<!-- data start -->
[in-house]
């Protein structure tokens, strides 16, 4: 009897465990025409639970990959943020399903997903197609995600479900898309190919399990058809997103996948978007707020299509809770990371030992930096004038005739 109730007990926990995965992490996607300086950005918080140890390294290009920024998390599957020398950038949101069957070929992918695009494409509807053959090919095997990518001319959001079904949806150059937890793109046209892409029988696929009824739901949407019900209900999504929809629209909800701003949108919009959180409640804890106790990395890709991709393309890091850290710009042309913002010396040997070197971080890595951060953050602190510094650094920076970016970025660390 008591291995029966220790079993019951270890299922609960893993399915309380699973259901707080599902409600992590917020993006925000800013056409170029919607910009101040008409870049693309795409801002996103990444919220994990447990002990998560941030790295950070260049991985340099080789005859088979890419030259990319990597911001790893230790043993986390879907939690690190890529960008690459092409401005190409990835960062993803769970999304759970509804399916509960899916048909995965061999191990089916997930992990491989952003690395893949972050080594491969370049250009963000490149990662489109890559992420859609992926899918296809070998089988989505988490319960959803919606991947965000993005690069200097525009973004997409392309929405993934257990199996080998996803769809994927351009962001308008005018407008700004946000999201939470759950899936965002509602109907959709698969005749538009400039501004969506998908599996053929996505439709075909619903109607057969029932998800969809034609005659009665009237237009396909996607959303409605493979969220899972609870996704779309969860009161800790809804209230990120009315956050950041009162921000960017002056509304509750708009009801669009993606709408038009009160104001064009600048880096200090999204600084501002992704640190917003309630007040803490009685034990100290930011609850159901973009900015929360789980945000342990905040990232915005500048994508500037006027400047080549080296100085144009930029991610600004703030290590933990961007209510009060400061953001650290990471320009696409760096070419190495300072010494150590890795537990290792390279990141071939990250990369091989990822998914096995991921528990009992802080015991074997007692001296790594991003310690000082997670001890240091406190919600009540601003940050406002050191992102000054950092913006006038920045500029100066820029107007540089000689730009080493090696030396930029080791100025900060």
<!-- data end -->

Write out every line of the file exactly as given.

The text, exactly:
[in-house]
């Protein structure tokens, strides 16, 4: 009897465990025409639970990959943020399903997903197609995600479900898309190919399990058809997103996948978007707020299509809770990371030992930096004038005739 109730007990926990995965992490996607300086950005918080140890390294290009920024998390599957020398950038949101069957070929992918695009494409509807053959090919095997990518001319959001079904949806150059937890793109046209892409029988696929009824739901949407019900209900999504929809629209909800701003949108919009959180409640804890106790990395890709991709393309890091850290710009042309913002010396040997070197971080890595951060953050602190510094650094920076970016970025660390 008591291995029966220790079993019951270890299922609960893993399915309380699973259901707080599902409600992590917020993006925000800013056409170029919607910009101040008409870049693309795409801002996103990444919220994990447990002990998560941030790295950070260049991985340099080789005859088979890419030259990319990597911001790893230790043993986390879907939690690190890529960008690459092409401005190409990835960062993803769970999304759970509804399916509960899916048909995965061999191990089916997930992990491989952003690395893949972050080594491969370049250009963000490149990662489109890559992420859609992926899918296809070998089988989505988490319960959803919606991947965000993005690069200097525009973004997409392309929405993934257990199996080998996803769809994927351009962001308008005018407008700004946000999201939470759950899936965002509602109907959709698969005749538009400039501004969506998908599996053929996505439709075909619903109607057969029932998800969809034609005659009665009237237009396909996607959303409605493979969220899972609870996704779309969860009161800790809804209230990120009315956050950041009162921000960017002056509304509750708009009801669009993606709408038009009160104001064009600048880096200090999204600084501002992704640190917003309630007040803490009685034990100290930011609850159901973009900015929360789980945000342990905040990232915005500048994508500037006027400047080549080296100085144009930029991610600004703030290590933990961007209510009060400061953001650290990471320009696409760096070419190495300072010494150590890795537990290792390279990141071939990250990369091989990822998914096995991921528990009992802080015991074997007692001296790594991003310690000082997670001890240091406190919600009540601003940050406002050191992102000054950092913006006038920045500029100066820029107007540089000689730009080493090696030396930029080791100025900060």